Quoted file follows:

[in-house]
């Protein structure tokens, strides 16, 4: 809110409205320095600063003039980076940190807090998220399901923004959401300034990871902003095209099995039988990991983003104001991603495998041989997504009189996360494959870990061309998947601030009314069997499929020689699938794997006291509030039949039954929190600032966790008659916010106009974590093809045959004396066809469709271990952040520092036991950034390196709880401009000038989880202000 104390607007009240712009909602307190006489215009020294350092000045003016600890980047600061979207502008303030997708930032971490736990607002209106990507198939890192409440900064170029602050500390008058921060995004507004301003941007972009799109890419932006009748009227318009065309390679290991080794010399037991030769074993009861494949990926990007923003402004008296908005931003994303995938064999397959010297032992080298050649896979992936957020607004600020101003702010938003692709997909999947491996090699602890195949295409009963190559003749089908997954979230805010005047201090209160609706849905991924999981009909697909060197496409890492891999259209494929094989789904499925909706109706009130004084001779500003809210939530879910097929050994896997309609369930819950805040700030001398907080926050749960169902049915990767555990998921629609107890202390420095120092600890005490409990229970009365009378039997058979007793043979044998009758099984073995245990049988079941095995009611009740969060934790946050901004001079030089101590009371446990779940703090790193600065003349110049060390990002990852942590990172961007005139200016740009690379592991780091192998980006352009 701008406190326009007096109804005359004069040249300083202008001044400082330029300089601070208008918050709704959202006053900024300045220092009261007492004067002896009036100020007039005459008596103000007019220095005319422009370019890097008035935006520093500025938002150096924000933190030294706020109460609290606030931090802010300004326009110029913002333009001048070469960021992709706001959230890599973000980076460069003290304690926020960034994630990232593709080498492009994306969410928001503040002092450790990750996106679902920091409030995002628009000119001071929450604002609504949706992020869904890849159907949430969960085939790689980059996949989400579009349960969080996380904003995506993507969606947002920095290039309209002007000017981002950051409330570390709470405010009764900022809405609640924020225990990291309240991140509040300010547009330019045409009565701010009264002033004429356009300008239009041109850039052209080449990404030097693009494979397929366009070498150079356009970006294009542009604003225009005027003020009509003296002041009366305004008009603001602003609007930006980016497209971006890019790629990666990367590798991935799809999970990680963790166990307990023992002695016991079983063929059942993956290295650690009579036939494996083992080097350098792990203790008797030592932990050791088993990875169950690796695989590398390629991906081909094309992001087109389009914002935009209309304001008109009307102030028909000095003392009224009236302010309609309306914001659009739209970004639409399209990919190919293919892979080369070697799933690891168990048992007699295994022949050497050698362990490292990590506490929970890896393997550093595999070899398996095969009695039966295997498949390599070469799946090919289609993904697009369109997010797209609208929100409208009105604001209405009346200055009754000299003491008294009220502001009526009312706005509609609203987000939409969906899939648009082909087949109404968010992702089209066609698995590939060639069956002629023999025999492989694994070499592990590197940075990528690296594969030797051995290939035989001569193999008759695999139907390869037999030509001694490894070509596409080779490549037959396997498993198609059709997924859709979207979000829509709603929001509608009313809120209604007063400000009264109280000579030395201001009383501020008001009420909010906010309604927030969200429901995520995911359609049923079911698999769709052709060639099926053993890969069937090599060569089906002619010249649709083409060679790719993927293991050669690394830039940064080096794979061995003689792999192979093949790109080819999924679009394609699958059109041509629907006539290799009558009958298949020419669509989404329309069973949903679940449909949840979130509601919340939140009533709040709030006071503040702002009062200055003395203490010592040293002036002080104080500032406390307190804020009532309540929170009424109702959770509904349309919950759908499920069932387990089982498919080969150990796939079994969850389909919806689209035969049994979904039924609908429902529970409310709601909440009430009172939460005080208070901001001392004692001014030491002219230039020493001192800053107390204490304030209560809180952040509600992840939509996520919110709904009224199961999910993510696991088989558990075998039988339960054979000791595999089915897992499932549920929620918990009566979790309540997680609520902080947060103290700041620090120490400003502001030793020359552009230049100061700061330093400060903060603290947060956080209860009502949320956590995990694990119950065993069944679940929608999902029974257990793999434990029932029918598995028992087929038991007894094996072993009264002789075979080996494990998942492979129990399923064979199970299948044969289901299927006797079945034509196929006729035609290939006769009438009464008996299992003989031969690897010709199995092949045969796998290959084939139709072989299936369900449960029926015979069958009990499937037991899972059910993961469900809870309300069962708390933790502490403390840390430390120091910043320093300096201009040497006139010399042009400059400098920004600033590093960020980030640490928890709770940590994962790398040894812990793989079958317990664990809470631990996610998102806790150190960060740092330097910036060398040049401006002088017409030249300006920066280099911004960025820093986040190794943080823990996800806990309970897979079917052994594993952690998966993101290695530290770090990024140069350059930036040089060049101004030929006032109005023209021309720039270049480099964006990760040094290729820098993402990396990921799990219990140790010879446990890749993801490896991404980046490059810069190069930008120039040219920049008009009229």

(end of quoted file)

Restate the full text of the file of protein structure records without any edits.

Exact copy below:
[in-house]
């Protein structure tokens, strides 16, 4: 809110409205320095600063003039980076940190807090998220399901923004959401300034990871902003095209099995039988990991983003104001991603495998041989997504009189996360494959870990061309998947601030009314069997499929020689699938794997006291509030039949039954929190600032966790008659916010106009974590093809045959004396066809469709271990952040520092036991950034390196709880401009000038989880202000 104390607007009240712009909602307190006489215009020294350092000045003016600890980047600061979207502008303030997708930032971490736990607002209106990507198939890192409440900064170029602050500390008058921060995004507004301003941007972009799109890419932006009748009227318009065309390679290991080794010399037991030769074993009861494949990926990007923003402004008296908005931003994303995938064999397959010297032992080298050649896979992936957020607004600020101003702010938003692709997909999947491996090699602890195949295409009963190559003749089908997954979230805010005047201090209160609706849905991924999981009909697909060197496409890492891999259209494929094989789904499925909706109706009130004084001779500003809210939530879910097929050994896997309609369930819950805040700030001398907080926050749960169902049915990767555990998921629609107890202390420095120092600890005490409990229970009365009378039997058979007793043979044998009758099984073995245990049988079941095995009611009740969060934790946050901004001079030089101590009371446990779940703090790193600065003349110049060390990002990852942590990172961007005139200016740009690379592991780091192998980006352009 701008406190326009007096109804005359004069040249300083202008001044400082330029300089601070208008918050709704959202006053900024300045220092009261007492004067002896009036100020007039005459008596103000007019220095005319422009370019890097008035935006520093500025938002150096924000933190030294706020109460609290606030931090802010300004326009110029913002333009001048070469960021992709706001959230890599973000980076460069003290304690926020960034994630990232593709080498492009994306969410928001503040002092450790990750996106679902920091409030995002628009000119001071929450604002609504949706992020869904890849159907949430969960085939790689980059996949989400579009349960969080996380904003995506993507969606947002920095290039309209002007000017981002950051409330570390709470405010009764900022809405609640924020225990990291309240991140509040300010547009330019045409009565701010009264002033004429356009300008239009041109850039052209080449990404030097693009494979397929366009070498150079356009970006294009542009604003225009005027003020009509003296002041009366305004008009603001602003609007930006980016497209971006890019790629990666990367590798991935799809999970990680963790166990307990023992002695016991079983063929059942993956290295650690009579036939494996083992080097350098792990203790008797030592932990050791088993990875169950690796695989590398390629991906081909094309992001087109389009914002935009209309304001008109009307102030028909000095003392009224009236302010309609309306914001659009739209970004639409399209990919190919293919892979080369070697799933690891168990048992007699295994022949050497050698362990490292990590506490929970890896393997550093595999070899398996095969009695039966295997498949390599070469799946090919289609993904697009369109997010797209609208929100409208009105604001209405009346200055009754000299003491008294009220502001009526009312706005509609609203987000939409969906899939648009082909087949109404968010992702089209066609698995590939060639069956002629023999025999492989694994070499592990590197940075990528690296594969030797051995290939035989001569193999008759695999139907390869037999030509001694490894070509596409080779490549037959396997498993198609059709997924859709979207979000829509709603929001509608009313809120209604007063400000009264109280000579030395201001009383501020008001009420909010906010309604927030969200429901995520995911359609049923079911698999769709052709060639099926053993890969069937090599060569089906002619010249649709083409060679790719993927293991050669690394830039940064080096794979061995003689792999192979093949790109080819999924679009394609699958059109041509629907006539290799009558009958298949020419669509989404329309069973949903679940449909949840979130509601919340939140009533709040709030006071503040702002009062200055003395203490010592040293002036002080104080500032406390307190804020009532309540929170009424109702959770509904349309919950759908499920069932387990089982498919080969150990796939079994969850389909919806689209035969049994979904039924609908429902529970409310709601909440009430009172939460005080208070901001001392004692001014030491002219230039020493001192800053107390204490304030209560809180952040509600992840939509996520919110709904009224199961999910993510696991088989558990075998039988339960054979000791595999089915897992499932549920929620918990009566979790309540997680609520902080947060103290700041620090120490400003502001030793020359552009230049100061700061330093400060903060603290947060956080209860009502949320956590995990694990119950065993069944679940929608999902029974257990793999434990029932029918598995028992087929038991007894094996072993009264002789075979080996494990998942492979129990399923064979199970299948044969289901299927006797079945034509196929006729035609290939006769009438009464008996299992003989031969690897010709199995092949045969796998290959084939139709072989299936369900449960029926015979069958009990499937037991899972059910993961469900809870309300069962708390933790502490403390840390430390120091910043320093300096201009040497006139010399042009400059400098920004600033590093960020980030640490928890709770940590994962790398040894812990793989079958317990664990809470631990996610998102806790150190960060740092330097910036060398040049401006002088017409030249300006920066280099911004960025820093986040190794943080823990996800806990309970897979079917052994594993952690998966993101290695530290770090990024140069350059930036040089060049101004030929006032109005023209021309720039270049480099964006990760040094290729820098993402990396990921799990219990140790010879446990890749993801490896991404980046490059810069190069930008120039040219920049008009009229």